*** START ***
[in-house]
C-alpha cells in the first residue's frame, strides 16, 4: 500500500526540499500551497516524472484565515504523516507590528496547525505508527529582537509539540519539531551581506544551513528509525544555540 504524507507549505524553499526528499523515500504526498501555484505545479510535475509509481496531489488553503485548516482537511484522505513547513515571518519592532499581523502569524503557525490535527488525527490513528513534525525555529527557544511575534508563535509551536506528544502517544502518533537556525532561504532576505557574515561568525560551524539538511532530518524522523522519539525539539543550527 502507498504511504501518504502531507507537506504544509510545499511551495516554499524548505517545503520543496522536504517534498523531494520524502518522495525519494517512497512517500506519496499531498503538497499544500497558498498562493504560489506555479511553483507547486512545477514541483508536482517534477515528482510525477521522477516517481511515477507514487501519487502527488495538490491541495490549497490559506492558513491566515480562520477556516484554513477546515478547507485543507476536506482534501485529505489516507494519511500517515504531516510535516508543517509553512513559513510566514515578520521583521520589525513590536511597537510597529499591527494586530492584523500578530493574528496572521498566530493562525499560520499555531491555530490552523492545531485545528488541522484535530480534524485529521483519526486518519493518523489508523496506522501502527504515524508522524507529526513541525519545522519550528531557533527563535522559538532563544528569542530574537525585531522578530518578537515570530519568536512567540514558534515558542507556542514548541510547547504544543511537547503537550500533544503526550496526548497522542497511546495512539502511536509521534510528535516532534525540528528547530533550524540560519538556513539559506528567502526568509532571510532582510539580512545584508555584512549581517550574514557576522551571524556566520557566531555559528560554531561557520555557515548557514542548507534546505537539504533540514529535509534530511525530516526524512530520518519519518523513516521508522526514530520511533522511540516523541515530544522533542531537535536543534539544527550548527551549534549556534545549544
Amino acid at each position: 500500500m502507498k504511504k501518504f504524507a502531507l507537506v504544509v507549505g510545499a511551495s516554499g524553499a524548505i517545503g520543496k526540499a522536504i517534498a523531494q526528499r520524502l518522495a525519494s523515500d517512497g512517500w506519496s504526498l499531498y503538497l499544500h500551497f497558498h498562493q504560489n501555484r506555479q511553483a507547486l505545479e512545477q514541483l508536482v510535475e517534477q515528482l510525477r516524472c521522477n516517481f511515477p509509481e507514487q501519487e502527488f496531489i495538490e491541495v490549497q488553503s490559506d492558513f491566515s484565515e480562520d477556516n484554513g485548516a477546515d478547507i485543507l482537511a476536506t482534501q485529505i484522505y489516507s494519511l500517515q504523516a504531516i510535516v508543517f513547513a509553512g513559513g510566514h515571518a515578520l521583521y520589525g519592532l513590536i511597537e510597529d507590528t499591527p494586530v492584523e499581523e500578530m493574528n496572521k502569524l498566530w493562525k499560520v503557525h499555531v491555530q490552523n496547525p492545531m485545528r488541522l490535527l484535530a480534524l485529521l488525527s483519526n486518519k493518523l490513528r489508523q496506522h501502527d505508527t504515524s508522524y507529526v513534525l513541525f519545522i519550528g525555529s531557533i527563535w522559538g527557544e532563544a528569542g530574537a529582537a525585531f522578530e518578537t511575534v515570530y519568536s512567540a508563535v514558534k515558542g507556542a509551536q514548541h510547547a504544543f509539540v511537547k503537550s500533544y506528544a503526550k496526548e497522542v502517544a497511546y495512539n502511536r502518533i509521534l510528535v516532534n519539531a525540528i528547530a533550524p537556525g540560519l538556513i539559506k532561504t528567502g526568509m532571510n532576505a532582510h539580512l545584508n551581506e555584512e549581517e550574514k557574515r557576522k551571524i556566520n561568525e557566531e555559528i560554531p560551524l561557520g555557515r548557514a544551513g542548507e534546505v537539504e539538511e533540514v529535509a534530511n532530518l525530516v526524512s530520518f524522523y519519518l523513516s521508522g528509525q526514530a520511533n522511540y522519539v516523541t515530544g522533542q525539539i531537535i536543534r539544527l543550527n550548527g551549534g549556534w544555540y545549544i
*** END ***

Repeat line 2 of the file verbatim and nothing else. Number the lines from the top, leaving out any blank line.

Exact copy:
C-alpha cells in the first residue's frame, strides 16, 4: 500500500526540499500551497516524472484565515504523516507590528496547525505508527529582537509539540519539531551581506544551513528509525544555540 504524507507549505524553499526528499523515500504526498501555484505545479510535475509509481496531489488553503485548516482537511484522505513547513515571518519592532499581523502569524503557525490535527488525527490513528513534525525555529527557544511575534508563535509551536506528544502517544502518533537556525532561504532576505557574515561568525560551524539538511532530518524522523522519539525539539543550527 502507498504511504501518504502531507507537506504544509510545499511551495516554499524548505517545503520543496522536504517534498523531494520524502518522495525519494517512497512517500506519496499531498503538497499544500497558498498562493504560489506555479511553483507547486512545477514541483508536482517534477515528482510525477521522477516517481511515477507514487501519487502527488495538490491541495490549497490559506492558513491566515480562520477556516484554513477546515478547507485543507476536506482534501485529505489516507494519511500517515504531516510535516508543517509553512513559513510566514515578520521583521520589525513590536511597537510597529499591527494586530492584523500578530493574528496572521498566530493562525499560520499555531491555530490552523492545531485545528488541522484535530480534524485529521483519526486518519493518523489508523496506522501502527504515524508522524507529526513541525519545522519550528531557533527563535522559538532563544528569542530574537525585531522578530518578537515570530519568536512567540514558534515558542507556542514548541510547547504544543511537547503537550500533544503526550496526548497522542497511546495512539502511536509521534510528535516532534525540528528547530533550524540560519538556513539559506528567502526568509532571510532582510539580512545584508555584512549581517550574514557576522551571524556566520557566531555559528560554531561557520555557515548557514542548507534546505537539504533540514529535509534530511525530516526524512530520518519519518523513516521508522526514530520511533522511540516523541515530544522533542531537535536543534539544527550548527551549534549556534545549544